way. Prior to then, as in "Oklahoma!" and "Carousel," Agnes DeMille had
separate casts do the dancing. So when they got to the big ballets, there was
someone dancing for each principal role. That was clearly a bridge to what
Jerry Robbins did when everybody did everything.

GROSS: You know, it's interesting, you've done a lot of work with Stephen
Sondheim--you've also done work with Andrew Lloyd Webber, directing "Evita"
and the original production of "Phantom of the Opera"--and in some ways, it's
easy--you might not find this fair--but it's easy to think of Andrew Lloyd
Webber and Stephen Sondheim as being at opposite ends of contemporary music
theater, Sondheim writing really challenging music that some people think goes
over the heads of audiences, whereas Andrew Lloyd Webber is a real
crowd-pleaser, and some people find his music, you know, comparatively
shallow. So you've got two different ends here, both of which you've been
very successful with.

Mr. PRINCE: Well, that's the--I guess the accepted diagnosis of the two
gentlemen's work. I would argue with so much of it you don't want to take up
the time. I will tell you this...

GROSS: No, no, no, I do. I was expecting your comeback. But I will tell you
this...

Mr. PRINCE: Well, they--well, you just got it. What they have in common is
much more important than what is disparate about them. Essentially, they both
love the theater, and they love what makes the theater, musical theater,
unique. They understand the space. They have ideas about how to surprise an
audience. It's called theatrical minds. They both have those. They have two
very different minds, so how that then gets expressed is by those two very
different minds. I'm in the catbird seat in this instance. I get to be the
director, so I can shift from one man's strengths to the other man's
strengths. I'm in the catbird seat. I've also lived rather a long time, so
I've been able not just to work with them, but with Kander and Ebb and Bock
and Harnick and Leonard Bernstein. So, you know, it's a hell of a spectrum of
different but equally important musical theater voices. That's what I'd say.

GROSS: My guest is theater producer and director Harold Prince. He's
producing an evening of three one-act shows called "3hree" that opens Saturday
at the Prince Music Theater in Philadelphia. We'll talk more after a break.
This is FRESH AIR.

(Soundbite of music from "West Side Story")

GROSS: My guest is Harold Prince. He produced or directed such musicals as
"West Side Story," "Fiddler on the Roof," "Cabaret," "Company," "Sweeney
Todd," "Phantom of the Opera" and the recent revival of "Showboat."

A lot of musicals on Broadway are revivals, and you have both premiered a lot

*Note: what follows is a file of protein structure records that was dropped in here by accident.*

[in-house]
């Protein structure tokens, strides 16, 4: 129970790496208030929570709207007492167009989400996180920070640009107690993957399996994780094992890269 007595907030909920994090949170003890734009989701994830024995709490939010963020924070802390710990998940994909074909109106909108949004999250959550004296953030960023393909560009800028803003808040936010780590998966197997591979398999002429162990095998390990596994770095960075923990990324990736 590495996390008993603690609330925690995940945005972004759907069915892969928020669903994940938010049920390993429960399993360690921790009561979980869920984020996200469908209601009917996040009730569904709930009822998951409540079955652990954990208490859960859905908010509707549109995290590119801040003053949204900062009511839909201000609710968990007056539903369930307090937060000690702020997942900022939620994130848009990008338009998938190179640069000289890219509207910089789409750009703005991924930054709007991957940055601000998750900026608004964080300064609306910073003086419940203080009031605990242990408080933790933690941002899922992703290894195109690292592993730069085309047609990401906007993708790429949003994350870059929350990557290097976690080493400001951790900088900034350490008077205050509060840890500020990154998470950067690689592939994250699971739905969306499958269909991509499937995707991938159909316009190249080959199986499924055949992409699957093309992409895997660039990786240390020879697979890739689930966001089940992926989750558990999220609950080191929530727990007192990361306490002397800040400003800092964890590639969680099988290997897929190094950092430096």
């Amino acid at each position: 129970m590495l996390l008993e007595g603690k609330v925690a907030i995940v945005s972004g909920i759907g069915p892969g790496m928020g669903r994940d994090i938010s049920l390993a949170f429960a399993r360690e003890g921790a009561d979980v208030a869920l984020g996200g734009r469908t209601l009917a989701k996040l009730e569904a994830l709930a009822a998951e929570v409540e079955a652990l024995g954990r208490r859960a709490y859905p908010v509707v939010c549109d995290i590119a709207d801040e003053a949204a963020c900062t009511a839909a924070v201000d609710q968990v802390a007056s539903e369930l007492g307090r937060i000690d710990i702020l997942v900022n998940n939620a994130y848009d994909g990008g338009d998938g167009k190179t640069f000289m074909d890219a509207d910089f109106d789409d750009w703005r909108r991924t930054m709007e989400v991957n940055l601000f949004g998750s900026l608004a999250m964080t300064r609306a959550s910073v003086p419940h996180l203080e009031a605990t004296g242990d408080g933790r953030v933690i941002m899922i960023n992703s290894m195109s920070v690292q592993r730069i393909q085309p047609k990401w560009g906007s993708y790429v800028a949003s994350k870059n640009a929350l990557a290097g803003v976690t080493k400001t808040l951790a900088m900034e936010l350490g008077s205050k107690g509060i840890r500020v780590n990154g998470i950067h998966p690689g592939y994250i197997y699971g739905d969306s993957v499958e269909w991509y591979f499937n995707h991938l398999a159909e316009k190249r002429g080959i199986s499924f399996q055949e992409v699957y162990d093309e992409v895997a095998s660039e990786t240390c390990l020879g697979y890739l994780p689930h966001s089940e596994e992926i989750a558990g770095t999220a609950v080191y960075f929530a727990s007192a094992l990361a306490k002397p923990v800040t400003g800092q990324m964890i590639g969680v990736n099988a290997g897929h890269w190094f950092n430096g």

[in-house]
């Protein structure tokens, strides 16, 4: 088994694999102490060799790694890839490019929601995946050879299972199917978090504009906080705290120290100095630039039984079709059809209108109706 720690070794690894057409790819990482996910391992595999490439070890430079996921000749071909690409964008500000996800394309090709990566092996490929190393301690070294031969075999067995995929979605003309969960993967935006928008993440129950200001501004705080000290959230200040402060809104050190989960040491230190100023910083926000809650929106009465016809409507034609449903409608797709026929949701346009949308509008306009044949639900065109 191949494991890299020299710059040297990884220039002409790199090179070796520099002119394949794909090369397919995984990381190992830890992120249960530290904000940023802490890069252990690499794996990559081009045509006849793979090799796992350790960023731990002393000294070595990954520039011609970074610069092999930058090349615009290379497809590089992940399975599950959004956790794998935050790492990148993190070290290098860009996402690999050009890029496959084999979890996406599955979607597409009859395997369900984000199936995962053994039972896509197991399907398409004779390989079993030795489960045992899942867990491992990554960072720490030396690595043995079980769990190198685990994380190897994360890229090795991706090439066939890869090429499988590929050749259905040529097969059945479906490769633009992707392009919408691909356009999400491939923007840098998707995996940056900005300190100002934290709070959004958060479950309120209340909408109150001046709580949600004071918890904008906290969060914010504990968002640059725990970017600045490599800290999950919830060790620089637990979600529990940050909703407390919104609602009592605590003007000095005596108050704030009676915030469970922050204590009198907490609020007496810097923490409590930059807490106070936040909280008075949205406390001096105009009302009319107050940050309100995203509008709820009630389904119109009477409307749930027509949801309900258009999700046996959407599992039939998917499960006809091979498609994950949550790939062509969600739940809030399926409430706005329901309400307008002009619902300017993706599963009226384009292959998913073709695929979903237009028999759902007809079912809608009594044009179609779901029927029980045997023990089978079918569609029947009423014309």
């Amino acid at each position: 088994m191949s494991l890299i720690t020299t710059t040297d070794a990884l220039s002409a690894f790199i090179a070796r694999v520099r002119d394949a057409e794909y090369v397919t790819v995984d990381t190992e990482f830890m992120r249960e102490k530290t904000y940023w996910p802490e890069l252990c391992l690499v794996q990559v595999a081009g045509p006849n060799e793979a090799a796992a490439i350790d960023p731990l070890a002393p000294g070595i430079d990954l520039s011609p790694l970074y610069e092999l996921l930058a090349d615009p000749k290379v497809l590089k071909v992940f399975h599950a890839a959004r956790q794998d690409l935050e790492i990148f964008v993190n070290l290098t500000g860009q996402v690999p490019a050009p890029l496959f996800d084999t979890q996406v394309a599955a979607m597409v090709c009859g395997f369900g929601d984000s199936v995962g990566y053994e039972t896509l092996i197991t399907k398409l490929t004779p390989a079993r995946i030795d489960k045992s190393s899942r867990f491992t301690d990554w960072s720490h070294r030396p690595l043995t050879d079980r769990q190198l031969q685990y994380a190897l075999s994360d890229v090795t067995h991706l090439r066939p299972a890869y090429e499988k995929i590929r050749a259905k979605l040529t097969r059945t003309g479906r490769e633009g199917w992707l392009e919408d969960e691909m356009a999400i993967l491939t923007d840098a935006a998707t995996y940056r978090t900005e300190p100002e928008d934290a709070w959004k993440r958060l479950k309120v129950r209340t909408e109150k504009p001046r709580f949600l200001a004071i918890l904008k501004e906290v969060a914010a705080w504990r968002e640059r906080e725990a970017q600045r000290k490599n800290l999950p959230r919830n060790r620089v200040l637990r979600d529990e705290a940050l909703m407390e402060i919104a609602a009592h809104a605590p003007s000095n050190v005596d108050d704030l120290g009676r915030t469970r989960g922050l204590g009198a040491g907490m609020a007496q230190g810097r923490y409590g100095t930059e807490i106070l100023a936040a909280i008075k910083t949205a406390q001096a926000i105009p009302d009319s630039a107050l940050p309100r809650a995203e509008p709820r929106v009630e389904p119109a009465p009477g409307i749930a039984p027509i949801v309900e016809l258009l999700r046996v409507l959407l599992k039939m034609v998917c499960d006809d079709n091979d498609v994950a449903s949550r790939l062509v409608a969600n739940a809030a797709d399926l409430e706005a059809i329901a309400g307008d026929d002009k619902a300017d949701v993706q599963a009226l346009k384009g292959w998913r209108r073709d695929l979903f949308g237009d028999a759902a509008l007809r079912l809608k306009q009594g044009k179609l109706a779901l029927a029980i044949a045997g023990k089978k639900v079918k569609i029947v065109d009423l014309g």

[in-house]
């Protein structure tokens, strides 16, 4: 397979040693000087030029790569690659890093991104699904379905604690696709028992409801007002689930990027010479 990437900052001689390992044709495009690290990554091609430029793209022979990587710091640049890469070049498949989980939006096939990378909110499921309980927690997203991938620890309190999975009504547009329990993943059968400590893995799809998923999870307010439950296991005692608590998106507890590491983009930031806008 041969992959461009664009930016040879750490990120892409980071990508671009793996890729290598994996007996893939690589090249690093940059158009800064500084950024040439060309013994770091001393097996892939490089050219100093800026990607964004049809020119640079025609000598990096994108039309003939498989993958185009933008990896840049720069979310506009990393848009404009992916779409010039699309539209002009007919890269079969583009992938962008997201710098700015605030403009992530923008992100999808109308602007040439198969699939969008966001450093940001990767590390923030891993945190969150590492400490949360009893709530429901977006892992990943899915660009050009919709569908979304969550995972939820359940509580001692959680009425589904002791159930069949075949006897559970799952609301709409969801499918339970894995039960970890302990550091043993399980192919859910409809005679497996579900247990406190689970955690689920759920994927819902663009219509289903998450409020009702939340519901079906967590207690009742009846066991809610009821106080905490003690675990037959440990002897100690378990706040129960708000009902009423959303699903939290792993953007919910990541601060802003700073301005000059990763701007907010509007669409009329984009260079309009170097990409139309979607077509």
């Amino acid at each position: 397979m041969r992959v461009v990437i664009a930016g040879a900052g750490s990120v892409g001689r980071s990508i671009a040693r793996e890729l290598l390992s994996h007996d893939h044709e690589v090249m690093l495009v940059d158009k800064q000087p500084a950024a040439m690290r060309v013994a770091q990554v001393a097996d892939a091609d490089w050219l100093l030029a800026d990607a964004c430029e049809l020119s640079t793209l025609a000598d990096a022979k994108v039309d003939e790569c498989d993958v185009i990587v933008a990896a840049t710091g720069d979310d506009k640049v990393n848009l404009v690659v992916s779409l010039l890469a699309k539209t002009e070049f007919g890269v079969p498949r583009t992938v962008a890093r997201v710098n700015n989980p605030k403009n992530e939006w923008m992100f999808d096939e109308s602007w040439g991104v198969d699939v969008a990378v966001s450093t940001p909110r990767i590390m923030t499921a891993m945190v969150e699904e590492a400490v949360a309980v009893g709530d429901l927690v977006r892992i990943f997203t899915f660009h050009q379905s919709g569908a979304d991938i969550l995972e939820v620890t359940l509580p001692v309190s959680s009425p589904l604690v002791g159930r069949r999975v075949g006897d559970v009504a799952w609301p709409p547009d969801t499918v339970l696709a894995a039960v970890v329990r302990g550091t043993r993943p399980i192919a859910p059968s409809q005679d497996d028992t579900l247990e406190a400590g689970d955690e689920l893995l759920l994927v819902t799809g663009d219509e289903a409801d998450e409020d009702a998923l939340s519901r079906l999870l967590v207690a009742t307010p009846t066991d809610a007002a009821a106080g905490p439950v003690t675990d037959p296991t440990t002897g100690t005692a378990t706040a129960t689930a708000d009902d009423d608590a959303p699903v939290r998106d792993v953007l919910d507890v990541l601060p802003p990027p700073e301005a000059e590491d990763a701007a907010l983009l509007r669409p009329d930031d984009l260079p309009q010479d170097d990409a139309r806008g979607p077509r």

of new and ground-breaking musicals but you've also been involved with
revivals. First of all, some of the musicals you originally produced or
directed have ben revived, including "Cabaret," plus you did the revival of
"Showboat" on Broadway a few years ago.

Mr. PRINCE: I did--"Showboat" is really the revival that I did, but it was
really a rethinking. I was lucky enough to get Rodgers and Hammerstein--and
most particularly William Hammerstein, who is an old friend--to let me really
reshape that musical, the second act particularly. Remember the musical was
over 70-some-odd years old when I went to work on it. It had been the first
great--really great American musical, and it changed everything that followed
it.

The fact is, it had a rather powerful first act and a rather oddly shaped
second act, for a number of reasons. Probably one was that when this show
opened in 1927, they'd never seen anything like it, so some of the machinery
of it was old fashioned, and some of it was as brave and courageous and new as
anything could possibly be. I wanted to make it all one piece, and they gave
me the right to. I restored a bunch of numbers, numbers that were considered
too serious for the original version or for the audiences in 1927, and those
numbers are among the most beautiful in the score. Then I added two montages,
which Susan Strohman staged, which put the show in the context of the time in
which the story is being told. It covers 40-some-odd years in the lives of a
family. It used to just hop, skip and jump over puddles, really, to cover
those years. We meshed those years together by telling you what was going on
in the United States during that time.

Most potently, the show was about miscegenation, the marriage of a black girl